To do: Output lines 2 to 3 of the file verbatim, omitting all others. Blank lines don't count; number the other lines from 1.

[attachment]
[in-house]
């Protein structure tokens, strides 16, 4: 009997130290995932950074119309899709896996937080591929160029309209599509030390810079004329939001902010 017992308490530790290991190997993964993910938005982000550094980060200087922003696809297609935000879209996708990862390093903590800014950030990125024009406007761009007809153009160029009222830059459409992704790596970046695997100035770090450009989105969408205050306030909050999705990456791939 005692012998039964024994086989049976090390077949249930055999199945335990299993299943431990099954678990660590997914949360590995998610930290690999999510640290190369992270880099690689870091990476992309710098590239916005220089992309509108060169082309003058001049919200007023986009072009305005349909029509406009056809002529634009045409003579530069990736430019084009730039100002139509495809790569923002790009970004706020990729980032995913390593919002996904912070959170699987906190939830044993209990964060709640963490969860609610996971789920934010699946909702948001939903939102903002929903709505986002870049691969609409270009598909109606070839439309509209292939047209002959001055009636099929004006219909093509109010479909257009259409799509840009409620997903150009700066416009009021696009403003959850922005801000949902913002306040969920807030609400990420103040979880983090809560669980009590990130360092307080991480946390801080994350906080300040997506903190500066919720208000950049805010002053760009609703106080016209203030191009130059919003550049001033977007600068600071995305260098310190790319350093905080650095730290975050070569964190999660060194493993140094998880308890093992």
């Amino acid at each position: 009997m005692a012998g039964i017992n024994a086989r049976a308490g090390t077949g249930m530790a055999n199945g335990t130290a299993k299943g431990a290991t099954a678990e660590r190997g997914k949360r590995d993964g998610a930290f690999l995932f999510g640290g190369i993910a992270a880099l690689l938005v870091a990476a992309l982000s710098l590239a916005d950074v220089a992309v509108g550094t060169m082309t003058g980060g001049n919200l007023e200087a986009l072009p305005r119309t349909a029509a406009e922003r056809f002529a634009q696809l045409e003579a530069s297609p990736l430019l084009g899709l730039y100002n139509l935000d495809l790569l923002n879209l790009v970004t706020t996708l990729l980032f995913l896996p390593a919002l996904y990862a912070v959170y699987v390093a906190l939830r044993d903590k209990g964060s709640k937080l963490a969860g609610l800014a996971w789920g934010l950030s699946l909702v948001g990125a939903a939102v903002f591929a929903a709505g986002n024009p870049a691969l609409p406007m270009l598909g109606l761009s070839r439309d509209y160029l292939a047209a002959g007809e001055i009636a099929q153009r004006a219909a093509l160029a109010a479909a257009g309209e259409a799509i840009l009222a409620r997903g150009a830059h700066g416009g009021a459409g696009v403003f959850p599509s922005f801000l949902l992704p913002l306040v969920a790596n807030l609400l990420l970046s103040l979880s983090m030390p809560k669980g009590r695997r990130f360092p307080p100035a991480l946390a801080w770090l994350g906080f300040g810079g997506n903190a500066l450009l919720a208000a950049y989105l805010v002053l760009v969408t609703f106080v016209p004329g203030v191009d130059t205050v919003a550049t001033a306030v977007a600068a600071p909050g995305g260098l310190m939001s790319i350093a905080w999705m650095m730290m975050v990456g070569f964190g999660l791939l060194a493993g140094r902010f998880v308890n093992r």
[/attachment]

């Protein structure tokens, strides 16, 4: 009997130290995932950074119309899709896996937080591929160029309209599509030390810079004329939001902010 017992308490530790290991190997993964993910938005982000550094980060200087922003696809297609935000879209996708990862390093903590800014950030990125024009406007761009007809153009160029009222830059459409992704790596970046695997100035770090450009989105969408205050306030909050999705990456791939 005692012998039964024994086989049976090390077949249930055999199945335990299993299943431990099954678990660590997914949360590995998610930290690999999510640290190369992270880099690689870091990476992309710098590239916005220089992309509108060169082309003058001049919200007023986009072009305005349909029509406009056809002529634009045409003579530069990736430019084009730039100002139509495809790569923002790009970004706020990729980032995913390593919002996904912070959170699987906190939830044993209990964060709640963490969860609610996971789920934010699946909702948001939903939102903002929903709505986002870049691969609409270009598909109606070839439309509209292939047209002959001055009636099929004006219909093509109010479909257009259409799509840009409620997903150009700066416009009021696009403003959850922005801000949902913002306040969920807030609400990420103040979880983090809560669980009590990130360092307080991480946390801080994350906080300040997506903190500066919720208000950049805010002053760009609703106080016209203030191009130059919003550049001033977007600068600071995305260098310190790319350093905080650095730290975050070569964190999660060194493993140094998880308890093992």
């Amino acid at each position: 009997m005692a012998g039964i017992n024994a086989r049976a308490g090390t077949g249930m530790a055999n199945g335990t130290a299993k299943g431990a290991t099954a678990e660590r190997g997914k949360r590995d993964g998610a930290f690999l995932f999510g640290g190369i993910a992270a880099l690689l938005v870091a990476a992309l982000s710098l590239a916005d950074v220089a992309v509108g550094t060169m082309t003058g980060g001049n919200l007023e200087a986009l072009p305005r119309t349909a029509a406009e922003r056809f002529a634009q696809l045409e003579a530069s297609p990736l430019l084009g899709l730039y100002n139509l935000d495809l790569l923002n879209l790009v970004t706020t996708l990729l980032f995913l896996p390593a919002l996904y990862a912070v959170y699987v390093a906190l939830r044993d903590k209990g964060s709640k937080l963490a969860g609610l800014a996971w789920g934010l950030s699946l909702v948001g990125a939903a939102v903002f591929a929903a709505g986002n024009p870049a691969l609409p406007m270009l598909g109606l761009s070839r439309d509209y160029l292939a047209a002959g007809e001055i009636a099929q153009r004006a219909a093509l160029a109010a479909a257009g309209e259409a799509i840009l009222a409620r997903g150009a830059h700066g416009g009021a459409g696009v403003f959850p599509s922005f801000l949902l992704p913002l306040v969920a790596n807030l609400l990420l970046s103040l979880s983090m030390p809560k669980g009590r695997r990130f360092p307080p100035a991480l946390a801080w770090l994350g906080f300040g810079g997506n903190a500066l450009l919720a208000a950049y989105l805010v002053l760009v969408t609703f106080v016209p004329g203030v191009d130059t205050v919003a550049t001033a306030v977007a600068a600071p909050g995305g260098l310190m939001s790319i350093a905080w999705m650095m730290m975050v990456g070569f964190g999660l791939l060194a493993g140094r902010f998880v308890n093992r």